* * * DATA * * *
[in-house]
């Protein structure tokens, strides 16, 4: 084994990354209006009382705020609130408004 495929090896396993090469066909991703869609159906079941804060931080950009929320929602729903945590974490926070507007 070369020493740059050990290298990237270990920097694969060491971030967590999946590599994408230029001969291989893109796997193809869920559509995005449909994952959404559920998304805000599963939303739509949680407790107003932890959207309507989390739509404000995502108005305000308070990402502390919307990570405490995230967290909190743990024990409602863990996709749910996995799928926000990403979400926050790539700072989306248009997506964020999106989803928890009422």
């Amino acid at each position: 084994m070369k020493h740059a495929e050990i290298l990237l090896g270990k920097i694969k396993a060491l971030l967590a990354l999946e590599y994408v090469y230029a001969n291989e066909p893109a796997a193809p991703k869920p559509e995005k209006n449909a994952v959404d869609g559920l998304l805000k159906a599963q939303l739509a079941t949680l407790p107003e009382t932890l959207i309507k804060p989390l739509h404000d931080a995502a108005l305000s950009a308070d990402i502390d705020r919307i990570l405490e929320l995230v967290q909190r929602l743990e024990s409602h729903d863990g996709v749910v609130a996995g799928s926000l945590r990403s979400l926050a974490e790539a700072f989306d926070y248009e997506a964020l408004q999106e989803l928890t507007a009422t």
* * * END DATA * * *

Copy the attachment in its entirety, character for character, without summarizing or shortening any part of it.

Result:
[in-house]
């Protein structure tokens, strides 16, 4: 084994990354209006009382705020609130408004 495929090896396993090469066909991703869609159906079941804060931080950009929320929602729903945590974490926070507007 070369020493740059050990290298990237270990920097694969060491971030967590999946590599994408230029001969291989893109796997193809869920559509995005449909994952959404559920998304805000599963939303739509949680407790107003932890959207309507989390739509404000995502108005305000308070990402502390919307990570405490995230967290909190743990024990409602863990996709749910996995799928926000990403979400926050790539700072989306248009997506964020999106989803928890009422």
């Amino acid at each position: 084994m070369k020493h740059a495929e050990i290298l990237l090896g270990k920097i694969k396993a060491l971030l967590a990354l999946e590599y994408v090469y230029a001969n291989e066909p893109a796997a193809p991703k869920p559509e995005k209006n449909a994952v959404d869609g559920l998304l805000k159906a599963q939303l739509a079941t949680l407790p107003e009382t932890l959207i309507k804060p989390l739509h404000d931080a995502a108005l305000s950009a308070d990402i502390d705020r919307i990570l405490e929320l995230v967290q909190r929602l743990e024990s409602h729903d863990g996709v749910v609130a996995g799928s926000l945590r990403s979400l926050a974490e790539a700072f989306d926070y248009e997506a964020l408004q999106e989803l928890t507007a009422t």